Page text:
Skip to main content

ELT Fears: Automation!

I am fascinated by science and the future, and that's what got me reading Humans Need Not Apply: A Guide to Wealth and Work in the Age of Artificial Intelligence. by Jerry Kaplan (Yale University Press, 2015). On page 151, I came across the paragraph above, and the first sentence is written in a way to confirm the fears of many teachers, especially technophobic teachers. In the second sentence, Kaplan casually connects the terrifying notion of being replaced with the flipped classroom. Instructional designers and administrators now prefer to call this flipped learning, which has become an industry of its own. See

Flipped Learning 

Yes, please visit! As of this writing (web designers love to redesign the sites every 6 months or so), "academic subjects" is at the center of the main menu. Guess what is the first academic subject listed? English/ELA. For old school English language teachers, ELA refers to English language acquisition, which is replacing the term ESL in most public schools.However, only two articles are here as of this writing.
  1. A study on flipped learning improving SLOs at
  2. A teacher's narrative of her first flipped learning experience at
Most English language teachers may be comforted that these two articles show we are far from being replaced by technology. These articles show flipped learning as one of the many approaches to use in a course or lesson. Should we relax?

Personalized Learning

If you are not threatened by flipped learning, then how about personalized learning. That term sounds like learner-centered teaching or differentiated learning. Aren't concepts like these at the core of our teaching philosophy? If you answered "Yes," then maybe you haven't thought about Watson.

Watson is the thing that beat Ken Jennings on Jeopardy! over a decade ago. What's Watson up to now? He's after our jobs! Or so some fearful teachers may think after visiting or watching the promotional video below:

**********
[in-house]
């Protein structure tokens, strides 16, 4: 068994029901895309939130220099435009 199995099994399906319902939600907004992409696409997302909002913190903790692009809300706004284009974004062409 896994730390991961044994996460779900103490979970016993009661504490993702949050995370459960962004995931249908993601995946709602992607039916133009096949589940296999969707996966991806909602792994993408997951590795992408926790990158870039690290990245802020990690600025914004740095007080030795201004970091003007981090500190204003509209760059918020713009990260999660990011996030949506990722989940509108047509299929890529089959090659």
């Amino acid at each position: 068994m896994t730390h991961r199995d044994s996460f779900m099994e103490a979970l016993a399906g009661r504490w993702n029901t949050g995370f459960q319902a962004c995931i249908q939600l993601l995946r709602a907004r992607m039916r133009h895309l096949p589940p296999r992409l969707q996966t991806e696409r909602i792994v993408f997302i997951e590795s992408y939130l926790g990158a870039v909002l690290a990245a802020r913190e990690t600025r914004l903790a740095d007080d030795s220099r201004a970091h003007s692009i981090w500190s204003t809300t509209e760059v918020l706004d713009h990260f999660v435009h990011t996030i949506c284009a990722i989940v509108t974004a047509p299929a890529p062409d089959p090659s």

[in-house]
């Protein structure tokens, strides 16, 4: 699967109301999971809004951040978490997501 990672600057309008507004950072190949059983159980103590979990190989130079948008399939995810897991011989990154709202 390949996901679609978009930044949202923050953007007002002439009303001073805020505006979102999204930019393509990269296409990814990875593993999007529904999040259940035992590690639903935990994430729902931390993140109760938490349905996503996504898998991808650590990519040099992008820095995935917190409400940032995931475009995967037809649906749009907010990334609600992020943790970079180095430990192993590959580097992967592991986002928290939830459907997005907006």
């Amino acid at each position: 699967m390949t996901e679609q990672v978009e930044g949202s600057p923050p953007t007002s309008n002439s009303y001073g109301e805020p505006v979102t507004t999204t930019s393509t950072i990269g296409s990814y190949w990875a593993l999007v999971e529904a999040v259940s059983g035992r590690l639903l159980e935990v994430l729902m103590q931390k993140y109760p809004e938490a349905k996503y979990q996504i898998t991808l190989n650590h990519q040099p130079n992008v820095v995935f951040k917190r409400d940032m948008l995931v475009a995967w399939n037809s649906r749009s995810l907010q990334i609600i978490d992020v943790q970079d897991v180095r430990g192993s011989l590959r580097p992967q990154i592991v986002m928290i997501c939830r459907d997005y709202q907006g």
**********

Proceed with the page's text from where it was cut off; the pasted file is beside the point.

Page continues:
Teachers are not being replaced in this video, so that's good. But they are collaborating with Watson through some tablet device that collects how much information from each and every student of yours? Data tracking and interpretation at the palm of your hands! Don't let it interfere with the flow of your instruction, but please refer to the device before you ask questions to make sure they are appropriate and engaging.

Yes, I have a problem with Watson used in a face-to-face classroom, but it's mainly because this video is vague. How is Watson collecting accurate data on each student? Are we assuming that each student will answer honestly about his or her aspirations and passions? And how often does Watson collect this data? Humans have a tendency to change their minds quite often and sometimes drastically. I'm thinking of my own daughter, who last year would answer serious questions with potty humor. I've also witnessed community college students transform within a month from feeling like a dropout to leading the class in effort and performance (and unfortunately vice-versa) with the causes of these changes outside the classroom. Will Watson be in constant communication with these students to monitor these changes? What happens when students rebel against Watson's nosiness or when they start seeing him as a representative of a teacher or school they don't like?